Friday, May 27, 2011

Fruit Pizza

Fruit Pizza

1 stick melted butter
1 can (defrosted) apple mango juice concentrate
2 eggs
2 tsps almond extract
2 tsps baking soda

let rise.
then add:
4 cups whole wheat flour
1 cup coconut
1/2 sliced almonds

press intp greased cookie tray to form crust

bake at 350 for about 20 minutes

mix until light and fluffy:
8oz cream cheese
3 Tbs soft butter
1/2c honey
1 tsp almond extract

Spread frosting on cool crust- top with all sorts of fresh fruits

Thursday, March 31, 2011

Homemade donuts

Ever try to roll out and fry something with a newborn attached to your breast?

Not easy- but well worth it.
Grind wheat

7 cups flour
1 1/2 cups sugar
1/2 tsp salt
3 tsps baking powder
1 Tbs cinnamon
1 Tbs nutmeg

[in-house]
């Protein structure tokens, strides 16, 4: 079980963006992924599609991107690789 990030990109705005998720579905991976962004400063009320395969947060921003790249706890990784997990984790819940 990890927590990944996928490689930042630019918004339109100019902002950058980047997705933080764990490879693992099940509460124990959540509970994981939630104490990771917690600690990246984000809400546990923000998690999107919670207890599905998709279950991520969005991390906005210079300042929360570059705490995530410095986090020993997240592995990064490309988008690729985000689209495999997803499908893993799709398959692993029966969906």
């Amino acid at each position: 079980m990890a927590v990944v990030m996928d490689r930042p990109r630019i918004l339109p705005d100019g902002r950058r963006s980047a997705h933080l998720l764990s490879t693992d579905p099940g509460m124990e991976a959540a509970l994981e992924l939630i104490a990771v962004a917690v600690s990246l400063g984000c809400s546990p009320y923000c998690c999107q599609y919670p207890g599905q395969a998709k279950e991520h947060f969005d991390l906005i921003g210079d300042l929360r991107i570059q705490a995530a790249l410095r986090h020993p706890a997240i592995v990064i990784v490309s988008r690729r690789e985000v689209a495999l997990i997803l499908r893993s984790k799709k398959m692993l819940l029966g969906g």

4 eggs
4 TBS melted butter
1 1/2 cups water

- roll out on well floured surface, cut with donut cutter, fry in hot oil, then shake in powdered sugar.

We also served a small spoon full of chocolate icecream in the middle..... dreamy

Friday, January 28, 2011

Whole Wheat Pancakes

Whole Wheat is the staple of my diet. It stores well, grinds easily, sprouts easily, can be grown from the storage part and is highly nutritious. My favorite thing in the whole world to make out of whole wheat is pancakes.

Whole Wheat Pancakes

For every cup of flour add:

¼ tsp salt (pinch)
¼ tsp baking powder
½ tsp sugar
dash of cinnamon
1 egg
1 tsp oil
1 cup water (give or take for your favorite consistency)

for 4 cups of flour
1 tsp salt
1 tsp baking powder
2 tsp sugar
several shakes of cinnamon
4 eggs
1 Tbs oil
4 cups of water (give or take for your favorite consistency)

Wheat Storage:
Whole wheat stores really well. There has been wheat found in the Egyptian pyramids- over 2000 years old- that has been able to sprout.

Store wheat in an air tight container. I use Home Depot’s orange buckets with a mylar liner- or food grade buckets without a liner.

Purchase whole wheat at....
Stone Woman Herbal
Crow Wing Coop (usually I order 50 pound bags)....and store in buckets - last November I paid $.74 per pound of organic red winter wheat.